“It’s always good to be skeptical of group-think,” writes Mark, the Running Man. My contrarian heart lit up when I read that.
Will blogging ever prove to be a significant force for the kingdom of God? Or will it turn out to be a distraction as thousands of Christians pour themselves into something that takes them away from more effective ministry?
GodBlogCon was inspired by Hugh Hewitt, whose book, Blog: Understanding the Information Reformation That’s Changing Your World, sits on the shelf in front of me. Hugh’s thesis is that blogging is a modern communication technology as significant as Gutenberg’s printing press, and that it will usher in an “information reformation,” just as Gutenberg’s invention made the Bible accessible to ordinary people and lit the fires of the Protestant Reformation.
That’s a Big Idea. Hugh Hewitt likes big ideas.
The conventional wisdom at GodBlogCon was that blogging is going to have a transformational influence on the kingdom of God. I think they’re right, and I think the key lies in the needs and sensibilities of the Millennial Generation.
The blogging phenomenon is a response to our increasingly mobile and disconnected society. At its most basic, a blog is nothing more than a way to gather friends together for conversation, much as you might meet around a table in a restaurant. Blogging invites us into relationship with each other at a time when face-to-face encounters can be difficult to accomplish.
Young millennials are joining the workforce at a time in history when the economy is more globally interdependent than ever before. Global markets have forced many companies into 24/7 operations, which means that more and more people are laboring at non-traditional hours. Saturday and Sunday are work days. Business rarely shuts its doors.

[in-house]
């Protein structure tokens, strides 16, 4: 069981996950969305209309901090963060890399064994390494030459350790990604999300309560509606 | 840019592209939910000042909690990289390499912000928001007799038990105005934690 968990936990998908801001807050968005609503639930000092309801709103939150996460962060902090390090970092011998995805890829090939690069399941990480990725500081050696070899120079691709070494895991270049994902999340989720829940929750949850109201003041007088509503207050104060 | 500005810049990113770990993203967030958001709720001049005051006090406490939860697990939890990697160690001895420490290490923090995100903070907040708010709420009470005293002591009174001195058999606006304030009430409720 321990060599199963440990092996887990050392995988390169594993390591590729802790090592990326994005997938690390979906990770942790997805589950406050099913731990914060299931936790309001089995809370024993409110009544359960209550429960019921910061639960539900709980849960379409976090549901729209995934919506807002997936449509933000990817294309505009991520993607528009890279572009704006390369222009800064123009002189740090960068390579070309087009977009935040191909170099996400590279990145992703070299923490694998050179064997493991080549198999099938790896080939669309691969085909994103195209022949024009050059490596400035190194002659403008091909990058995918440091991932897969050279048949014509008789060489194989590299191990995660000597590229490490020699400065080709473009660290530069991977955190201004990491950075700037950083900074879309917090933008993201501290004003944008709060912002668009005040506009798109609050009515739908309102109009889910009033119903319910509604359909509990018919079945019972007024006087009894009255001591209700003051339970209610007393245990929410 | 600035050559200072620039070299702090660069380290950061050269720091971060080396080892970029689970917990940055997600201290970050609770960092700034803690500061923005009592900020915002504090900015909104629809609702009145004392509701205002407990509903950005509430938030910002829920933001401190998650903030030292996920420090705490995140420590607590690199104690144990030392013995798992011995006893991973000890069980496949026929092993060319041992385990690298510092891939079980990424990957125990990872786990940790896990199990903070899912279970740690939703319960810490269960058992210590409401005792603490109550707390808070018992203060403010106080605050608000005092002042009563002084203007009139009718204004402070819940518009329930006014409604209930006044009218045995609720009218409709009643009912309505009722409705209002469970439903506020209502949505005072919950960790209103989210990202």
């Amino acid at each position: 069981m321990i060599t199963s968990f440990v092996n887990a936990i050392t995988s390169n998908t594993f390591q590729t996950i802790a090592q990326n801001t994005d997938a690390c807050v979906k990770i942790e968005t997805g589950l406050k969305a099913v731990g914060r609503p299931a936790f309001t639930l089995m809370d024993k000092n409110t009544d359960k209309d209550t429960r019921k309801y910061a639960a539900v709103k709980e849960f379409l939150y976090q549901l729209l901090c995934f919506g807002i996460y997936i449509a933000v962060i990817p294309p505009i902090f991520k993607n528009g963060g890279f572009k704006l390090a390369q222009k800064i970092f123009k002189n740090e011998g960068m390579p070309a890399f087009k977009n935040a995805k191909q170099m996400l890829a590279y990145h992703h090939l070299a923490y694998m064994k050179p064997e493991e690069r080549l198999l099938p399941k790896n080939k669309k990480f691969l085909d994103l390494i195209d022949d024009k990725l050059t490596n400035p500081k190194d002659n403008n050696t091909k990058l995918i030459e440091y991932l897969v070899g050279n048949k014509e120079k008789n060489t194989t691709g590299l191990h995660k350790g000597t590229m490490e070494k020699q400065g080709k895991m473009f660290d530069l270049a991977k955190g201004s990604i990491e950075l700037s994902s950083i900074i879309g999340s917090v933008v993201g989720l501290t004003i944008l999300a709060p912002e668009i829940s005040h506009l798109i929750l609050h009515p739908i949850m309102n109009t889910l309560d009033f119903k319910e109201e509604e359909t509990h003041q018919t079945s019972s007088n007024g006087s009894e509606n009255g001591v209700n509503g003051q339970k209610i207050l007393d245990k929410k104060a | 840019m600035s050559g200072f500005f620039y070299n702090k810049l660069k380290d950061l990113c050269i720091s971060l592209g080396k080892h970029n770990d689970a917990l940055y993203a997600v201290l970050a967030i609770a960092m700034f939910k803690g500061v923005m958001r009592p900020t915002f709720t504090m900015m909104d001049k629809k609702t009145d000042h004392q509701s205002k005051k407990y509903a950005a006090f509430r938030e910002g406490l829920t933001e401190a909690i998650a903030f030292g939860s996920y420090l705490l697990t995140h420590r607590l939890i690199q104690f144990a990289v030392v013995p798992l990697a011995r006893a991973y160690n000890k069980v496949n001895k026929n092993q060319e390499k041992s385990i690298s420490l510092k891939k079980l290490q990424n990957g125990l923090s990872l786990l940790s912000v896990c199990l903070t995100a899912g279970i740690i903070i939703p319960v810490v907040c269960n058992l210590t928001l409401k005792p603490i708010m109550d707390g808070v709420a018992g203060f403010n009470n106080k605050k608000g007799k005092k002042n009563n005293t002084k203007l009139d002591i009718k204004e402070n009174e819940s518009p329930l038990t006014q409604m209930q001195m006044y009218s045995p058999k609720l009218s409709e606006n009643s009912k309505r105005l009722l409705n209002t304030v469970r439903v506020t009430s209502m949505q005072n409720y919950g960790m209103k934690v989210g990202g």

Extended families are more scattered than ever, creating greater isolation for young men and women just stepping into their careers. Each generation is marrying later, and many are finding it difficult to meet their peers socially because of career pressures and a lack of interest in traditional social gathering places, e.g., churches, fraternal organizations, sporting clubs, etc.
Thus, the cell phone has become an on-demand lifeline for basic human contact. Cell phones allow us to seize the opportunity at our moment of need to make contact with clients, family and friends, no matter where we are or what we’re doing.
In this fast-paced and globalized world, many maintain their sanity through on-demand communication and virtual relationships.
In his ground-breaking study of The Younger Evangelicals, Robert Webber lists 24 characteristics setting the millennial generation apart from their parents. Among them is a conviction that post-modern ministry must embrace “a new paradigm of thought,” should “communicate through stories,” be “highly visual,” should embrace the arts and “grasp the power of the imagination.” Webber notes that this generation is facile with technology and has a deep “longing for community.”
Blogging is a technology that satisfies many of these needs. On my blog, I tell stories and advance ideas. My friends join in, adding their stories to mine, their ideas to mine. We dialogue, we argue, we engage, we relate, we search for truth.
Digital photography has led to the creation of photo- and video-blogs, where artists no longer have to wait for the acceptance of the art establishment before exhibiting their work.
Millennials are searching for spiritual meaning, for truth, for authenticity and for meaningful relationships. Christianity offers all of these, and for a generation that is technologically savvy, stressed by the clock, awake at all hours of the night and day, distrustful of tradition and lonely for human contact, a GodBlog can be like a neon “Welcome” sign on a rain swept highway.
GodBlogs are not the church. They cannot substitute for a community of believers gathered side by side in prayer and worship and missional outreach.
But GodBlogs can be a safe harbor for the hurting and seeking. They can be a safe place to talk about faith and doubt, truth and error, with very little risk. They can be a Christian fellowship, limited but effective. And they can be a non-threatening point of first contact for anyone who wants to investigate faith without the baggage that sometimes comes with walking through the door of a church.
To be effective evangelists, however, GodBloggers must to be welcoming, open and authentic, and committed to building relationships with those who drop by.
I see GodBlogging as a translation of historic Christianity into the lingua franca of a techno-centered generation. In that sense, GodBlogging is in the best tradition of John Wycliffe, who translated the Bible into English, and Martin Luther, who translated the Bible into German.
The Internet is a new vernacular. GodBlogs are translating the Gospel for a new generation.